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UFV Approves Master of Finance Degree

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The UFV Senate approved a Master of Finance degree, adding to the university’s growing list of graduate school options.

At their June 9 meeting, the Senate voted to ratify the new program, which has been in various stages of planning for several years, and looks to take in students for the Fall 2018 semester.

Provost and vice-president, academic Eric Davis explained that the Master of Finance is designed to help students procure managerial positions in both public and corporate organizations, and in doing so is expected “to be of real benefit to the society and the economy of the Fraser Valley.”

In addition to assisting budding entrepreneurs and business managers, the program is also intended to prepare students for further graduate studies at the doctoral level. It is expected to be different from other, comparable offerings within the region, as it does not require pre-existing work experience, and is meant to be completed within one year.

The program’s unique design will fulfill core mandate of UFV. Rather than signifying a shift in a fresh direction, the new program is part of an attempt to reinforce the existing institutional values of the university.

“In our strategic direction statements, we have two core goals,” said Davis. “The first is to provide the best undergraduate education in the Fraser Valley, and the second is to be a leader in the economic, social, cultural, and environmentally responsible development of the Fraser Valley.”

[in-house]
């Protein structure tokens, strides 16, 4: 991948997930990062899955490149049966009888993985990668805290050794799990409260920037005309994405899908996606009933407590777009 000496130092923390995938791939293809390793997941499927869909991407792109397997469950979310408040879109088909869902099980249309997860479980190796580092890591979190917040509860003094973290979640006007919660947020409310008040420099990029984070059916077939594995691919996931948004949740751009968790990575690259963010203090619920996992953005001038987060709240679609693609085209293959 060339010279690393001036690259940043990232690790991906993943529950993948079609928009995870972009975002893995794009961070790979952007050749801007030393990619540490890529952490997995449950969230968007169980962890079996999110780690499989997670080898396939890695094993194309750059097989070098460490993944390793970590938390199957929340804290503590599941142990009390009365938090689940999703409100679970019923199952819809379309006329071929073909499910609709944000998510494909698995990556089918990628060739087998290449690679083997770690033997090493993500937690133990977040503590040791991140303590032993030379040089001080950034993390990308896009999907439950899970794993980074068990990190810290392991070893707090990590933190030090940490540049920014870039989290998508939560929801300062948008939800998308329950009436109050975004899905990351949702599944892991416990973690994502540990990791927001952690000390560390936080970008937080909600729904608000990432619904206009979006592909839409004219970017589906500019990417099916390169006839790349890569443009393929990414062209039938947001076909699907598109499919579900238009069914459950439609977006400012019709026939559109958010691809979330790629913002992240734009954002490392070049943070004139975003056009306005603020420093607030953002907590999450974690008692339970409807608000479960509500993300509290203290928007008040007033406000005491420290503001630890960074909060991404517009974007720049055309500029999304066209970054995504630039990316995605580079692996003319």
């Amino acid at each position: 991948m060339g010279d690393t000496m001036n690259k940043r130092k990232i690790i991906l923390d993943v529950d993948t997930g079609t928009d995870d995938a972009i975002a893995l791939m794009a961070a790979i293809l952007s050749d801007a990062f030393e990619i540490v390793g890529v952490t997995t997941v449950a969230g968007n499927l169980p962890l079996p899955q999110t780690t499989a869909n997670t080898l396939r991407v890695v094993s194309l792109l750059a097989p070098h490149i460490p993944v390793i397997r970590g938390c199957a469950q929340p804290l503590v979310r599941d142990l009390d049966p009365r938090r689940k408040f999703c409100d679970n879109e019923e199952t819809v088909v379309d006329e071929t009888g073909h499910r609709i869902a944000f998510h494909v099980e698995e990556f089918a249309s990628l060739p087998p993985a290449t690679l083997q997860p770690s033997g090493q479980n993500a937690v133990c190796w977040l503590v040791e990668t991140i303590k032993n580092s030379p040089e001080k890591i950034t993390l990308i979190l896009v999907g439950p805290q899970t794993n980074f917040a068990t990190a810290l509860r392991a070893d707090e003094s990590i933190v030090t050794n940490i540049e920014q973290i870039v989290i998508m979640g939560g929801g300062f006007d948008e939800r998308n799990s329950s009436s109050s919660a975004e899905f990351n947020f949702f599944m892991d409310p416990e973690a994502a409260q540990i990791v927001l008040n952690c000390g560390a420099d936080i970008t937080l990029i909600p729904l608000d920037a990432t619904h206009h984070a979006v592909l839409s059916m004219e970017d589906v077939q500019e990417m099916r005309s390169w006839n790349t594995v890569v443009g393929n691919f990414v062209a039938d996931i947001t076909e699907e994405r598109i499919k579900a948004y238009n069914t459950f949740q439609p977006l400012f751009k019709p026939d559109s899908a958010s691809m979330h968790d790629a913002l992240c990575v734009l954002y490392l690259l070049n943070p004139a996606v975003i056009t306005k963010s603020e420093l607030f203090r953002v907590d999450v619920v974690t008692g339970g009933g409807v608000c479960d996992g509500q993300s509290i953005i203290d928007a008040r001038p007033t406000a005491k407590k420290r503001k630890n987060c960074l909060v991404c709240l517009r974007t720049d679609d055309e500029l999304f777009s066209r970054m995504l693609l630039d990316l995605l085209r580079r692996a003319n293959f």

Rather than an effort to move away from UFV’s reputation as a leader in teaching-focused undergraduate education, Davis sees the Master of Finance degree as being an opportunity to further support the current programming.

The presence of graduate students on campus, he suggested, would contribute to “the enriching of undergraduate life” for UFV’s present students, and also potentially bring in financial resources which could bolster existing programs.

Those financial resources are expected to primarily come from tuition, as Davis describes how, unlike with full-time undergraduates, the university does not receive government funding for each graduate student. The expenses incurred by the program would mostly need to be paid for by the students themselves, making graduate tuition more expensive. However, scholarships and grants are available to those students, potentially reducing the financial burden on applicants.

Davis predicts that initially, most students registering within the program will be UFV undergrads with bachelor’s degrees in business administration, but this is expected to change and expand over time as the program’s reputation grows and gains the attention of other applicants nationally and around the world.

The Master of Finance is intended to be taken full-time, with each cohort of students taking a specific collection of courses on the way to a final capstone project, which will then enable students to choose a research focus under the guidance of faculty members.

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